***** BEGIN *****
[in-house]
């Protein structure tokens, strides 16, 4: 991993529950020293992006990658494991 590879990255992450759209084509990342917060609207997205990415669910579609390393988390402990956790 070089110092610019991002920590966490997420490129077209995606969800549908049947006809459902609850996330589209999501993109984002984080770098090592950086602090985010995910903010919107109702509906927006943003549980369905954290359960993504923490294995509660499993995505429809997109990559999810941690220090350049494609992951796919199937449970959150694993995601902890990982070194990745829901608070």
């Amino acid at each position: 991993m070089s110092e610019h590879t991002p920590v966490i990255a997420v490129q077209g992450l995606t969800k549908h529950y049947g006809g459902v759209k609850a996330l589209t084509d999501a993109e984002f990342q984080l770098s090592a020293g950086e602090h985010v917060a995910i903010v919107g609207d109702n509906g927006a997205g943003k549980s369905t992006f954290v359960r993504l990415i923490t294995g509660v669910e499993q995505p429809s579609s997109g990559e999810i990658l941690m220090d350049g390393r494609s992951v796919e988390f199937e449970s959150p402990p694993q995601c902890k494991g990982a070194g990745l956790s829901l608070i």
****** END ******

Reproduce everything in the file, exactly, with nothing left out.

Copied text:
[in-house]
């Protein structure tokens, strides 16, 4: 991993529950020293992006990658494991 590879990255992450759209084509990342917060609207997205990415669910579609390393988390402990956790 070089110092610019991002920590966490997420490129077209995606969800549908049947006809459902609850996330589209999501993109984002984080770098090592950086602090985010995910903010919107109702509906927006943003549980369905954290359960993504923490294995509660499993995505429809997109990559999810941690220090350049494609992951796919199937449970959150694993995601902890990982070194990745829901608070």
């Amino acid at each position: 991993m070089s110092e610019h590879t991002p920590v966490i990255a997420v490129q077209g992450l995606t969800k549908h529950y049947g006809g459902v759209k609850a996330l589209t084509d999501a993109e984002f990342q984080l770098s090592a020293g950086e602090h985010v917060a995910i903010v919107g609207d109702n509906g927006a997205g943003k549980s369905t992006f954290v359960r993504l990415i923490t294995g509660v669910e499993q995505p429809s579609s997109g990559e999810i990658l941690m220090d350049g390393r494609s992951v796919e988390f199937e449970s959150p402990p694993q995601c902890k494991g990982a070194g990745l956790s829901l608070i």